Laoise Doherty, Assistant Librarian, Royal Irish Academy of Music
What path did you take to get to your current role?
I completed the HDipLIS in UCD in 2002 and later completed the MScILS via distance learning (Robert Gordon University). I’ve worked in a few different library settings, including a primary school, a commercial law firm, a third-level college and a VEC. I’m still not sure how I ended up in a music library and I’m sure my piano teacher would be even more baffled by it. She used to leave me alone in the room with her wee dog. After a while, even he was scratching at the door trying to get out!
Describe a typical day
Because the library is small and there’s only 2 staff we both do a bit of everything so there’s a bit of variety – acquisitions, cataloguing, dealing with reference queries, helping the catalogue-phobes find what they need, trying to sneak useful information into the Facebook Page in between the funny pictures!
What traditional library skills are important to have within your role?
I work in a fairly traditional library. Organising, searching and communicating are the core skills. I still catalogue from scratch too – that feels a bit retro.
What non-traditional library skills are important to have within your role?
Some people probably still think of librarians as introverted types, but an interest in people is essential. I’ve worked in very different libraries with diverse library patrons. In the RIAM, the library users range from little five year olds who are attending pre-instrumental classes to Doctorate students who are professional musicians. (I probably have more in common with the five year olds). Communication and people skills are important for building relationships with faculty, students, library colleagues, management, etc.
Project work and collaboration are becoming more of a feature of library work. Promoting the library – its services and collections – is also important. In this regard, a bit of creativity and humour never hurts – probably not the first words that spring to mind when you hear “librarian.” Given the many threats to the profession, I think it is really important that we engage in professional development, keep learning and up-skilling and keep advocating for librarians and their skills (both traditional and non-traditional).
Are there are any specific software packages or technologies you use on a regular basis within your role?
I’m afraid that we’re not exactly at the cutting edge of technology – no 3D printers churning out violins or anything! Our Library Management System is SirsiDinyx’s Symphony (very apt!). In the last few years, I’ve been getting into social media. The RIAM Library Blog and the online exhibition space, The Academy Remembers, are on WordPress and RIAM Library is on Facebook and Flickr. I’ve used Survey Monkey to get student feedback and Jing for screen-casting.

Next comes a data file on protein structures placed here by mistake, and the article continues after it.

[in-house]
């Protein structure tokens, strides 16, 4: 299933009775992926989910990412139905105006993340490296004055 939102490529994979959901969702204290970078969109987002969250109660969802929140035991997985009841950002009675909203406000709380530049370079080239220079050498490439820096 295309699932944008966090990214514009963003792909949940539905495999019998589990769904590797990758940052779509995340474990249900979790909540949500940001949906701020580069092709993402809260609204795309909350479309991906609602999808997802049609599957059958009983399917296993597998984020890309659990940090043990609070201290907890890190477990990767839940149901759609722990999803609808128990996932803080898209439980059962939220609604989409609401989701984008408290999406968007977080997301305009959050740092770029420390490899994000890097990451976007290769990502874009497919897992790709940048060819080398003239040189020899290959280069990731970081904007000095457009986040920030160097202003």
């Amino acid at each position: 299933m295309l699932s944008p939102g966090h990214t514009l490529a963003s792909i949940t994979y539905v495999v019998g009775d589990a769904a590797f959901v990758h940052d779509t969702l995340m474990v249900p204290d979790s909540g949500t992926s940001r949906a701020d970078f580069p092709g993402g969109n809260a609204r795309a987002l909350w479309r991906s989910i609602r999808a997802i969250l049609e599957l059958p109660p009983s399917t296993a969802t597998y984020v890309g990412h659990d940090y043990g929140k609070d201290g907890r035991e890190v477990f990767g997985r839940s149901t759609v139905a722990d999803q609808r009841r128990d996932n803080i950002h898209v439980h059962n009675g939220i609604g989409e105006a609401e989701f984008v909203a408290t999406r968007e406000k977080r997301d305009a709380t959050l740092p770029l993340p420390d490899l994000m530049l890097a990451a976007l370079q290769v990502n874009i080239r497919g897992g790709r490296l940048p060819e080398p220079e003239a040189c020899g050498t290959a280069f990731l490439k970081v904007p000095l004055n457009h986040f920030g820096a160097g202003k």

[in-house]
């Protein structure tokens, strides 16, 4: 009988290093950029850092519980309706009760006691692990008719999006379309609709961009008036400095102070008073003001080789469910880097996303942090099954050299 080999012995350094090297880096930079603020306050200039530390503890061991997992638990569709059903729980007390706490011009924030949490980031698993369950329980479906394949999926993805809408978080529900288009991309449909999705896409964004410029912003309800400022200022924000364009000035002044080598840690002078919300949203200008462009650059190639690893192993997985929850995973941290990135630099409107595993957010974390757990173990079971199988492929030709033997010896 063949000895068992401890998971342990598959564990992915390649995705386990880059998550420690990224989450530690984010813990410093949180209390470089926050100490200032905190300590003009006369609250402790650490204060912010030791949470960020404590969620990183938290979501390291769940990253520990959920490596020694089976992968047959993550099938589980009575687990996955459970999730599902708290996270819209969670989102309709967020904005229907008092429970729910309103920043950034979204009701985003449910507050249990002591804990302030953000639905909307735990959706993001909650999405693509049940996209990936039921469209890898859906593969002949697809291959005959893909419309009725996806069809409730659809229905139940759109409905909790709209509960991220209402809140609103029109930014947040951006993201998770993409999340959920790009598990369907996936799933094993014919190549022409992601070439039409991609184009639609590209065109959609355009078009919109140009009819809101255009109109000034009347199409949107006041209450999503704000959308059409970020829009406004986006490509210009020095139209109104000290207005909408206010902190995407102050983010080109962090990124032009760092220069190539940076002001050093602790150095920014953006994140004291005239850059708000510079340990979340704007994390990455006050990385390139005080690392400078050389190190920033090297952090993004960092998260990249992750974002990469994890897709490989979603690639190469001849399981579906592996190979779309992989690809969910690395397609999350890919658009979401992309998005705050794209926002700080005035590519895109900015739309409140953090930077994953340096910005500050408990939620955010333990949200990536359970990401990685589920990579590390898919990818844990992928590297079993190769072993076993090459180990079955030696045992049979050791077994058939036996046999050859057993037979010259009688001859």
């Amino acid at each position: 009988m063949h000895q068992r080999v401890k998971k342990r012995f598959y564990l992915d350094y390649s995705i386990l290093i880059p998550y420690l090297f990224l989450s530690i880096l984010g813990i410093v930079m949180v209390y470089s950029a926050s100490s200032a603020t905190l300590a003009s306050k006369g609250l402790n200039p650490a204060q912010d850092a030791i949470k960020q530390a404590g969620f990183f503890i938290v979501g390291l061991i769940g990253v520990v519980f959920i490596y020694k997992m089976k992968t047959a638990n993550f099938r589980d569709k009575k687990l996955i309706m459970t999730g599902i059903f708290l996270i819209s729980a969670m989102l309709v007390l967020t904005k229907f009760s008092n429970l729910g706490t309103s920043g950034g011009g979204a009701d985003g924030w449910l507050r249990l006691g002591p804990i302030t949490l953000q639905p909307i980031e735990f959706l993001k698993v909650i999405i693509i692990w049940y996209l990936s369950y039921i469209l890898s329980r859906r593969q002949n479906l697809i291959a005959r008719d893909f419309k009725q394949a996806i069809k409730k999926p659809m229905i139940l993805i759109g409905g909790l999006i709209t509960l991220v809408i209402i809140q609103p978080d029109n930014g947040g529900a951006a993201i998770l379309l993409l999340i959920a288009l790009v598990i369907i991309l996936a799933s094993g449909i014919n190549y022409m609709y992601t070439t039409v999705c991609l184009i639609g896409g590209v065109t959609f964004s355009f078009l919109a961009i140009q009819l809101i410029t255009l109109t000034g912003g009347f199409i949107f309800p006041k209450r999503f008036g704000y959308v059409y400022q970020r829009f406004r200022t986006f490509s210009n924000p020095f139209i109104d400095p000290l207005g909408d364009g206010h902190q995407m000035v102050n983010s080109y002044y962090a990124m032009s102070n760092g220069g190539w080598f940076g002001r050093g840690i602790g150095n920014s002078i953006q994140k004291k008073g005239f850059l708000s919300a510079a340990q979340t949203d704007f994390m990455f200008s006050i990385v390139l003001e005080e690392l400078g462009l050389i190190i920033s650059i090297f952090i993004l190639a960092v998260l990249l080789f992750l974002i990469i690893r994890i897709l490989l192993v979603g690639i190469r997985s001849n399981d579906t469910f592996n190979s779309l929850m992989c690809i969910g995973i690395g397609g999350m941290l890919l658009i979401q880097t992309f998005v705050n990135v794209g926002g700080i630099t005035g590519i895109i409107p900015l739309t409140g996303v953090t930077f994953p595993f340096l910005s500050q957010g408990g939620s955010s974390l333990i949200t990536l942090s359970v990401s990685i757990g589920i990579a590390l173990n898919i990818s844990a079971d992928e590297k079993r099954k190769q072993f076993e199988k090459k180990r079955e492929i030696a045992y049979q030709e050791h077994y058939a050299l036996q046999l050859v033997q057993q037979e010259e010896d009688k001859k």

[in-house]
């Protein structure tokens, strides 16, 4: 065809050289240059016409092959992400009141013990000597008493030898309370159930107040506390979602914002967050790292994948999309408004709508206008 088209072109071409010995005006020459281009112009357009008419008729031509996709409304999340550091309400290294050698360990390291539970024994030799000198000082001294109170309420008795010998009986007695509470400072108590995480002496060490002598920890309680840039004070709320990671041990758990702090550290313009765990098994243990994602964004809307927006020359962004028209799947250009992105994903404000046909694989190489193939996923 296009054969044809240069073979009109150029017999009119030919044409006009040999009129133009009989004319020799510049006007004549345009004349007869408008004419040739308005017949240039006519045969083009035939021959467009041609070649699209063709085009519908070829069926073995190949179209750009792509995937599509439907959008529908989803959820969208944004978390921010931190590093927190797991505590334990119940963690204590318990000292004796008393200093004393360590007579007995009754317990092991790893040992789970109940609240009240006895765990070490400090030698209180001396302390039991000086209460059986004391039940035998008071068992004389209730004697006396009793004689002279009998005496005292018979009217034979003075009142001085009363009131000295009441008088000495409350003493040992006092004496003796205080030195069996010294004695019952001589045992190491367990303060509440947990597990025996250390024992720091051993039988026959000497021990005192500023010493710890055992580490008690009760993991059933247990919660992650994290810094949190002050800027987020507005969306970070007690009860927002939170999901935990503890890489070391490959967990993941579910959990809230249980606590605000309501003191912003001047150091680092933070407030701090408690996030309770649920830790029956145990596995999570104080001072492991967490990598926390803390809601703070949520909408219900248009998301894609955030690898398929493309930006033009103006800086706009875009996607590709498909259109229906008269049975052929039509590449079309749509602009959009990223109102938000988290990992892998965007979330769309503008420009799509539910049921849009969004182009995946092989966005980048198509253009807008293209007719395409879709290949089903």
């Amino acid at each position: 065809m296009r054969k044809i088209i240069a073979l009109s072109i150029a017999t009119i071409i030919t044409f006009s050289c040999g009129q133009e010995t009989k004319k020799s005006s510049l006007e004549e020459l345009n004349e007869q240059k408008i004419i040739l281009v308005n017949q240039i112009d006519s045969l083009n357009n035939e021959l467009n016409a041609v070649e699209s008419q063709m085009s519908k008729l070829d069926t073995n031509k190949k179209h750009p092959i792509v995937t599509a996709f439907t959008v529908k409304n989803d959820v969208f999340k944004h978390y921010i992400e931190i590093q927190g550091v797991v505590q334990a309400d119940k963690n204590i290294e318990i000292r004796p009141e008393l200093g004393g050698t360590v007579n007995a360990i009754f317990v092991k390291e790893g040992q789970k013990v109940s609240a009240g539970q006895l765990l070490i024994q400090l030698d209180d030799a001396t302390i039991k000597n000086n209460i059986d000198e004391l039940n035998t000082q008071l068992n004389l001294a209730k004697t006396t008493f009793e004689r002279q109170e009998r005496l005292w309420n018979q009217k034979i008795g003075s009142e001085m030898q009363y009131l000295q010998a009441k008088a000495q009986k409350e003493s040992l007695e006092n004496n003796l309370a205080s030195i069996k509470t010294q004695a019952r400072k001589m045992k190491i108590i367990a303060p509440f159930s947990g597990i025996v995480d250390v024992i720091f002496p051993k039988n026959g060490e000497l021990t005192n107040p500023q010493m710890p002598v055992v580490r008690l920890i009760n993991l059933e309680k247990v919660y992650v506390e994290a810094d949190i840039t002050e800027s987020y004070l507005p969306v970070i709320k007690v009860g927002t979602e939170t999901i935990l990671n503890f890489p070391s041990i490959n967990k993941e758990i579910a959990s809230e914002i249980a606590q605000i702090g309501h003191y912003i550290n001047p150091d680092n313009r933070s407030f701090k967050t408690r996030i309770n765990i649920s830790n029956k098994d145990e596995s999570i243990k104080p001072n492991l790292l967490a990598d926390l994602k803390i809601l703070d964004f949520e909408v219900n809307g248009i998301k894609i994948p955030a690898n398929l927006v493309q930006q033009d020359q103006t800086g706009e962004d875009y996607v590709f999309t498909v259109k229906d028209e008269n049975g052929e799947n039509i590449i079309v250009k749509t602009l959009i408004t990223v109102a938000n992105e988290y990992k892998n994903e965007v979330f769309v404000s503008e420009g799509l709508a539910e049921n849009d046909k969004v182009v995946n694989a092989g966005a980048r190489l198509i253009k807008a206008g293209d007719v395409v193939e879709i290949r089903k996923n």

What is the most rewarding part of your role?
Similar to many librarians, I enjoy bringing order to chaos (that’s my OCD talking) and connecting people with the information they need (or the information they don’t even know they need until they get it). I was delighted to work with RIAM Opera Development Officer, Kathleen Tynan, to create and develop the RIAM Opera Archive. I felt like I’d finally cracked it when one of the teachers said, “I liked your opera archive; maybe you could do the same for the performing groups.” Also, once in a while I manage to get a classical music question right on University Challenge and that makes me feel really brainy.
For me, being a non-specialist in a specialist library has been very challenging. I still don’t really think of myself as a “music librarian”. I sometimes think that being a non-musician in the Academy is a bit like being the only Muggle at Hogwarts! When I mentioned this to one of my colleagues on the A&SL Committee, she pointed out all the important skills that we, as librarians, bring to any organisation and she recommended that I try to find my own particular niche. She’s definitely right, although some days I have the horrible suspicion that my niche might be unjamming the photocopier. Anyway, I can highly recommend a pep-talk from Niamh O’Sullivan if you’re feeling unappreciated.
What are the career prospects within your area of librarianship?
As everyone knows, library jobs have been a bit thin on the ground in recent years. There aren’t many dedicated music librarian positions out there. The RIAM only has a library staff of 2, so not many opportunities there! But then some public libraries have music collections, the National Library has a music collection and you can look at orchestras, archives, arts and cultural organisations, e.g. The Irish Traditional Music Archive, RTÉ and The Contemporary Music Centre. You can check out the IAML website for more information on music libraries. Professionally, one of the best things I’ve done in recent years is to join the Committee of the Academic & Special Libraries Section of the LAI. This has helped greatly with my professional development and given me a great network of colleagues.
Do you have any advice for people interested in pursuing a role in your genre of librarianship?
Be able to read music, play a musical instrument, have a broad knowledge of music history, composers, musical forms and genres, be able to speak about 5 different languages. Or if, like me, you don’t have any of that, be really open to learning!